Ratcliff Architecture News

Back to School Gold in Green Classrooms: RATCLIFF Designs New Energy-Efficient Windrush School Building to Take Advantage of Its Environment and Achieve a LEED® Gold Rating - August 20, 2008

On September 2, Windrush School students will return to school and receive hands-on environmental science lessons—indoors. These lucky El Cerrito elementary and middle school students will be learning to make the most of their innovative new library and classrooms, some of the greenest learning spaces in the Bay Area. The building is expected to achieve a “Gold” rating from the U.S. Green Building Council’s Leadership in Energy and Environmental Design (LEED)® program, a first for the City of El Cerrito. 


Taking advantage of the school’s bayside location, RATCLIFF (www.ratcliffarch.com) designed the sustainable classroom addition for Windrush School (www.windrush.org) to include features like a green roof, skylights, photovoltaic panels, insulation made of recycled denim, and operable windows. The total annual energy savings will be about $16,000 – the new Windrush building’s annual energy bill will be about $500 whereas an average comparably-sized structure has an energy bill of $16,570.  Ultimately, the building is 96 percent more energy-efficient than a comparable school building, according to the Environmental Protection Agency’s Energy Star system. 

“This new classroom wing makes living green a tangible lesson for our children,” says Ilana Kaufman, the Windrush Head of School. “We feel a responsibility to our families, our faculty, and our community to set an example of how classrooms should be designed. It’s a dynamic symbol of our higher responsibility to the planet. This building will sustain our students and inspire them to be environmental stewards.”

The new wing will add seven modern and comfortable classrooms and an expanded library to Windrush School. RATCLIFF integrated sustainable features into all aspects of the design, such as:


  • A visually-appealing building roof saves energy by combining photovoltaic panels, green planters, and skylights. Skylights decrease electric lighting demand for classrooms.
  • Naturally ventilated and cooled classrooms with operable windows and skylights allow breezes from the San Francisco Bay to eliminate need for mechanical air conditioners.
  • Radiant floor heating is 60-70 percent more energy-efficient than traditional forced air systems.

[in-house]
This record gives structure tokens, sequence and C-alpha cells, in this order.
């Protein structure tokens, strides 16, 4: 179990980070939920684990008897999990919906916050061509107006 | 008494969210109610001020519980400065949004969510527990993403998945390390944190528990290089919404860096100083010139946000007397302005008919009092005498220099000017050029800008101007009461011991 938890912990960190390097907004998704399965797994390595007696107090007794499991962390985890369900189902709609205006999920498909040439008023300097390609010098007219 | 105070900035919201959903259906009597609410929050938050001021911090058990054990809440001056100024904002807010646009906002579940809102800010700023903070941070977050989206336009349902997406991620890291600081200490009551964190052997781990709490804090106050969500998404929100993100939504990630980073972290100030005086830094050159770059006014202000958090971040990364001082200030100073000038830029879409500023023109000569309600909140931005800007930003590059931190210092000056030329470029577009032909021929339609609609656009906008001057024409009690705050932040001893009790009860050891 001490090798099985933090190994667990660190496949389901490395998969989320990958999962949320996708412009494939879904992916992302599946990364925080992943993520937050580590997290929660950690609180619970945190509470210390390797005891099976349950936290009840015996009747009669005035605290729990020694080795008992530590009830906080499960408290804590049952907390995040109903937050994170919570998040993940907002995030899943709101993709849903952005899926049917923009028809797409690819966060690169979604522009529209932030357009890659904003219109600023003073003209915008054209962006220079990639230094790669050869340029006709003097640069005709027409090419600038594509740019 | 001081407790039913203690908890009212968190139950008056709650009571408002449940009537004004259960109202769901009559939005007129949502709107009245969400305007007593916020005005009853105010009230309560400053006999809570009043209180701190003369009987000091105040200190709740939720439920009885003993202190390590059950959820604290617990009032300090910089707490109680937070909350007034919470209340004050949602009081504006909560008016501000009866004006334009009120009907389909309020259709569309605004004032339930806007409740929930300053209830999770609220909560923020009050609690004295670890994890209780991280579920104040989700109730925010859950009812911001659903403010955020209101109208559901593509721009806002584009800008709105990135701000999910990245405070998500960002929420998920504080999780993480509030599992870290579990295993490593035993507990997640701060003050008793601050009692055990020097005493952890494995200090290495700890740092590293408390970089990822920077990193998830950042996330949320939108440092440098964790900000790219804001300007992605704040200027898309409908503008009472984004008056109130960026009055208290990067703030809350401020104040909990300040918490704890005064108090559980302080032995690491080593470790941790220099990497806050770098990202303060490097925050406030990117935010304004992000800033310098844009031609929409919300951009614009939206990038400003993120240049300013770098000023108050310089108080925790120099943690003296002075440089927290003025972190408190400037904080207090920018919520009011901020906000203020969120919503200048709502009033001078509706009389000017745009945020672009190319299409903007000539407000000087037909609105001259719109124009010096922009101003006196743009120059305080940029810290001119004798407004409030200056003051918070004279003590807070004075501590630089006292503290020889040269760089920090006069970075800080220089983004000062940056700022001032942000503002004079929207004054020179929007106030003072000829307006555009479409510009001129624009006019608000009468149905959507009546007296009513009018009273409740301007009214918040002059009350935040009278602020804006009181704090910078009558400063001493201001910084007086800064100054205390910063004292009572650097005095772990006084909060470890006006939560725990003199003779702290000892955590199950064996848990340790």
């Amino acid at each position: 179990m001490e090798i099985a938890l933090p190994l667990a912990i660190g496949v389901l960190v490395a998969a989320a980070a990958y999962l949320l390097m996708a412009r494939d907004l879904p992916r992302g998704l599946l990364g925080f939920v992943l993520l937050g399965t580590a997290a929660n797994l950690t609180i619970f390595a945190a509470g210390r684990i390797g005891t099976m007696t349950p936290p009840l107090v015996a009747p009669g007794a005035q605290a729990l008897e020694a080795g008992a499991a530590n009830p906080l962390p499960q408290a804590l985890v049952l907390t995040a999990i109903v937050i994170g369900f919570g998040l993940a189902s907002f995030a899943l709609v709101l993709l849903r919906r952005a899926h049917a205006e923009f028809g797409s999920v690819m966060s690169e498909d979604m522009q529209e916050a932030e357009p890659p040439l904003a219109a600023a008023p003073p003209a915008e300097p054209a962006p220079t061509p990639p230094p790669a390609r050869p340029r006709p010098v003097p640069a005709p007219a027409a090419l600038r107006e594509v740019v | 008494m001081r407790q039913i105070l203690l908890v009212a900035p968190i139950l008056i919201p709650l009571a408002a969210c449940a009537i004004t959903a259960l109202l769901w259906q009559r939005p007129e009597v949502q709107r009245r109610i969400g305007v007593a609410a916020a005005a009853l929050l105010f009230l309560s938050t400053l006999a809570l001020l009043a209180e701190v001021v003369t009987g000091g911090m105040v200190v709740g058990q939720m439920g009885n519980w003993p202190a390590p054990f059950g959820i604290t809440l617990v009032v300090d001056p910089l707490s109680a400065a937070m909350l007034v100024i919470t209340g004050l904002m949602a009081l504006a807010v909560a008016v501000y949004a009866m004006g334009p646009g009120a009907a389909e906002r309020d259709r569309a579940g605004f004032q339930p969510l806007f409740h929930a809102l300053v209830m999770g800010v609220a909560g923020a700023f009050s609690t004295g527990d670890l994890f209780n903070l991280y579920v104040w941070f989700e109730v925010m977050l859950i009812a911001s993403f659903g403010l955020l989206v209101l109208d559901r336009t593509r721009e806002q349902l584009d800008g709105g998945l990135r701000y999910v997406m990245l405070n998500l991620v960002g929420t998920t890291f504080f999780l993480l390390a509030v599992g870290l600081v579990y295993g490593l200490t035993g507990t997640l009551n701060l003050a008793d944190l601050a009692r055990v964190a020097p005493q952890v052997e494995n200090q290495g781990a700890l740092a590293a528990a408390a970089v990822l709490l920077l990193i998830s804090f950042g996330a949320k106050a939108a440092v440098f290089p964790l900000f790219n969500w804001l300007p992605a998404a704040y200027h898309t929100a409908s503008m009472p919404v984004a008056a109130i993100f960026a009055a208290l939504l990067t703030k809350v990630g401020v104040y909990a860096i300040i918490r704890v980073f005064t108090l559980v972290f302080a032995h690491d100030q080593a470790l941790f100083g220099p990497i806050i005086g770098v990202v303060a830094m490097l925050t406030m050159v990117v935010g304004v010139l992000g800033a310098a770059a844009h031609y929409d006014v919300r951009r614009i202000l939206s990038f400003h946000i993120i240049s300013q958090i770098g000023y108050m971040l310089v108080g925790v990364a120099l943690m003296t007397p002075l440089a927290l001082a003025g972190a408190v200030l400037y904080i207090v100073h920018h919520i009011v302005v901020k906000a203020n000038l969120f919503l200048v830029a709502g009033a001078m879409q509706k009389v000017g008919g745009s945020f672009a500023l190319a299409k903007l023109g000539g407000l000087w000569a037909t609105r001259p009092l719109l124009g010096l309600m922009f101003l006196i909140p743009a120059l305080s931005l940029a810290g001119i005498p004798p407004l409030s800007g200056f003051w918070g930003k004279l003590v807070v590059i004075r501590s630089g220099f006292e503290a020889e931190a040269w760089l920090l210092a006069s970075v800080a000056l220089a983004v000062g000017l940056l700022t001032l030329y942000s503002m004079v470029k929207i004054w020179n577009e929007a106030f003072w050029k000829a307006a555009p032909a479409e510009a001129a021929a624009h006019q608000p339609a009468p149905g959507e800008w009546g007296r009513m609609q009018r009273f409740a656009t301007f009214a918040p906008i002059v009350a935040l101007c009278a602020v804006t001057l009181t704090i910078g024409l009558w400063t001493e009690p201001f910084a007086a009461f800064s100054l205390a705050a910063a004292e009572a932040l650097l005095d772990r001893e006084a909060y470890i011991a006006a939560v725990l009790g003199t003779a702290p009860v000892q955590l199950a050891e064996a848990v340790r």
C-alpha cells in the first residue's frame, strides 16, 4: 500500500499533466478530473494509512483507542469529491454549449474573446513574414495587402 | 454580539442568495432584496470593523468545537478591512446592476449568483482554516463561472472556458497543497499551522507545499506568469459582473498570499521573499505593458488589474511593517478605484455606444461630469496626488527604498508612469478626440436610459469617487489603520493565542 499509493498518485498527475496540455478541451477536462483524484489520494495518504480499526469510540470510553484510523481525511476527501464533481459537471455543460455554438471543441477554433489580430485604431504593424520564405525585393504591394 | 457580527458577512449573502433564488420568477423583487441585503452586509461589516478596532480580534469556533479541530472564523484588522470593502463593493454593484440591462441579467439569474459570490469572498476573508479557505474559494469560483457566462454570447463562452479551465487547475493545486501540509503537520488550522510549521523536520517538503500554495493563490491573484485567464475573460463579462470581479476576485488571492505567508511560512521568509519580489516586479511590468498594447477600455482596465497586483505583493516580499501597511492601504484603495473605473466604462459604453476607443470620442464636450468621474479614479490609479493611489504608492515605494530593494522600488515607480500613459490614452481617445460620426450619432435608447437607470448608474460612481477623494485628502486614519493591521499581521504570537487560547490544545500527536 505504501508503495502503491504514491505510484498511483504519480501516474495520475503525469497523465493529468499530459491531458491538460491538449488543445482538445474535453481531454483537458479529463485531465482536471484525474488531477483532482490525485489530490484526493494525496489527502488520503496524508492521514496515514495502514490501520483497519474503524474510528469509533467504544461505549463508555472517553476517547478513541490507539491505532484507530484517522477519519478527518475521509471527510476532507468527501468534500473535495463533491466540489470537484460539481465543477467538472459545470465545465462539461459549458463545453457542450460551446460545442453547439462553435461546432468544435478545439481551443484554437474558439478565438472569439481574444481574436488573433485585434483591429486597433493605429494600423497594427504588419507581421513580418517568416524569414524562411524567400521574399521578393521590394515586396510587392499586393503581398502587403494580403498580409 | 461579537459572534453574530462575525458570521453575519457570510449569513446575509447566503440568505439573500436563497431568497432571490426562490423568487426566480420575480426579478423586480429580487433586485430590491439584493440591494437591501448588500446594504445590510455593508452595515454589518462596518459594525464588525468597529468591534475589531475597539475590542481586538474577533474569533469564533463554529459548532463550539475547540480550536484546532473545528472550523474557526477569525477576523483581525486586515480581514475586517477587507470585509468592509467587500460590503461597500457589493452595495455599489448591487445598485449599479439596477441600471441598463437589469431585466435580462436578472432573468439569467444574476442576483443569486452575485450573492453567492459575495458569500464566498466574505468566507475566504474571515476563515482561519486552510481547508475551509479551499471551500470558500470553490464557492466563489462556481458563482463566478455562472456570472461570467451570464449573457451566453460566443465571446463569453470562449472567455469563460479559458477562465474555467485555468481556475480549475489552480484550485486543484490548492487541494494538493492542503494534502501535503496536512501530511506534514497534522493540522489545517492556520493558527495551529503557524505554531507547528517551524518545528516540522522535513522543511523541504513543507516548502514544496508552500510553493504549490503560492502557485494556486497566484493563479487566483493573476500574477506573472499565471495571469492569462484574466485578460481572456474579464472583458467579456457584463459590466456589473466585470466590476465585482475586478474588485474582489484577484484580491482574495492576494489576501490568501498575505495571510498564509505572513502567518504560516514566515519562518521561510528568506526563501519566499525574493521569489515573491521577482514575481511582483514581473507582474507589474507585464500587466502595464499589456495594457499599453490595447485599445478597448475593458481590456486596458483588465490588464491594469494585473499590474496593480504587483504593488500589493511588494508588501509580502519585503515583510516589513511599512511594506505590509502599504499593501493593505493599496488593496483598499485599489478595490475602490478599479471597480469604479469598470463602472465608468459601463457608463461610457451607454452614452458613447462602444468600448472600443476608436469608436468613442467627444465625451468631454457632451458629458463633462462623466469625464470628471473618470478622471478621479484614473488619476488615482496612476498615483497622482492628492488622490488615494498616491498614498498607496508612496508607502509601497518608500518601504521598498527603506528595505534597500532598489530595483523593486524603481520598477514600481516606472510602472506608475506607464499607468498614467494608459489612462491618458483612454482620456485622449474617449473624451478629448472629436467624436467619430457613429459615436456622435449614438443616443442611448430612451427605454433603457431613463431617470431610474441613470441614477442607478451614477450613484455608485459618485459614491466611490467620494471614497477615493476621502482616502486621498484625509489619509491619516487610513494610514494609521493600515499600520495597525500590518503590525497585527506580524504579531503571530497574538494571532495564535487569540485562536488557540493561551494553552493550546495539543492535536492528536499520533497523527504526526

• An innovative concrete structure utilizes insulated concrete forms to create a highly insulated and mold-resistant building envelope.
  • Concrete mix replaces 50-60 percent of the standard Portland cement with recycled fly ash and slag saves a significant amount of energy from the cement manufacturing process. 
  • Bioretention planters reduce storm water runoff, while cleansing and treating remaining storm water before it enters the City system. 
  • Efficient plumbing fixtures save about 140,000 gallons of water annually. 
  • Sustainable interior finishes such as low volatile organic compound (VOC) emitting paint, countertops, and ceiling tiles; a carpeting system which requires no glue in the installation process; and durable window roller shades made of the first “cradle to cradle” shade cloth lessen environmental impacts. 
  • New bicycle racks encourage alternative transportation and fuel-efficient vehicles have priority parking.
  • Landscaping selected according to Stopwaste.org’s “Bay Friendly Landscaping” principles of drought- tolerant plant varieties attract a variety of local bird and insect species and require little irrigation.

The Windrush School construction project diverted 90 percent of construction waste and will avoid 20 tons of carbon emissions annually. Additional projects included the renovation of an existing gymnasium to improve circulation and access to natural light; site circulation and wheelchair accessibility improvements throughout the campus; and a new outdoor plaza, which used boulders from the construction site as a retaining wall. RATCLIFF completed a facilities master plan for Windrush School in 2002 to coincide with the development of the school’s strategic plan. 

“RATCLIFF is pleased to support Windrush School’s commitment to the environment and provide a comprehensive, sustainable design for this classroom building,” Brian Feagans, NCARB, LEED® AP, RATCLIFF’s project designer. “This project serves as a catalyst for green schools for this generation of students.”

The project team included West Coast Contractors, Timmons Design Engineers, Ingraham DeJesse, Moran Engineering, O’Mahoney & Myer, Conco Cement, MIG, Davis Energy Group, and Bonnie Whitler, Windrush School’s Director of Finance and Operations, as Project Manager.